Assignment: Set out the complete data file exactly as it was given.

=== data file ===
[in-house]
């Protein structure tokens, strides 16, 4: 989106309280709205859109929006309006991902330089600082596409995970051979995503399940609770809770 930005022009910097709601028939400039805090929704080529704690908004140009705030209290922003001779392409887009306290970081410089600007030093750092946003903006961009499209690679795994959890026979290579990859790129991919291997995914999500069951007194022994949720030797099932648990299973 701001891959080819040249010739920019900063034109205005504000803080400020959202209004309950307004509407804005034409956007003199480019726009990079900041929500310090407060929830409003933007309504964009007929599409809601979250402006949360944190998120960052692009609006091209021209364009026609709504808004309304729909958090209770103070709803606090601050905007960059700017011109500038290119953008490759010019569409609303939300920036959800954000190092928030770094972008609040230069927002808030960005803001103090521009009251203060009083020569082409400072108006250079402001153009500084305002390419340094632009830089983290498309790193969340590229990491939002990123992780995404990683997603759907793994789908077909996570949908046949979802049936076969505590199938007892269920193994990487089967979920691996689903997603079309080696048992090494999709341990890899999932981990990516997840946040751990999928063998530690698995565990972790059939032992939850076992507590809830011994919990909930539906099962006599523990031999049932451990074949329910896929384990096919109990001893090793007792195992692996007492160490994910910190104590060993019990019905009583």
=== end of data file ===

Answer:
[in-house]
């Protein structure tokens, strides 16, 4: 989106309280709205859109929006309006991902330089600082596409995970051979995503399940609770809770 930005022009910097709601028939400039805090929704080529704690908004140009705030209290922003001779392409887009306290970081410089600007030093750092946003903006961009499209690679795994959890026979290579990859790129991919291997995914999500069951007194022994949720030797099932648990299973 701001891959080819040249010739920019900063034109205005504000803080400020959202209004309950307004509407804005034409956007003199480019726009990079900041929500310090407060929830409003933007309504964009007929599409809601979250402006949360944190998120960052692009609006091209021209364009026609709504808004309304729909958090209770103070709803606090601050905007960059700017011109500038290119953008490759010019569409609303939300920036959800954000190092928030770094972008609040230069927002808030960005803001103090521009009251203060009083020569082409400072108006250079402001153009500084305002390419340094632009830089983290498309790193969340590229990491939002990123992780995404990683997603759907793994789908077909996570949908046949979802049936076969505590199938007892269920193994990487089967979920691996689903997603079309080696048992090494999709341990890899999932981990990516997840946040751990999928063998530690698995565990972790059939032992939850076992507590809830011994919990909930539906099962006599523990031999049932451990074949329910896929384990096919109990001893090793007792195992692996007492160490994910910190104590060993019990019905009583």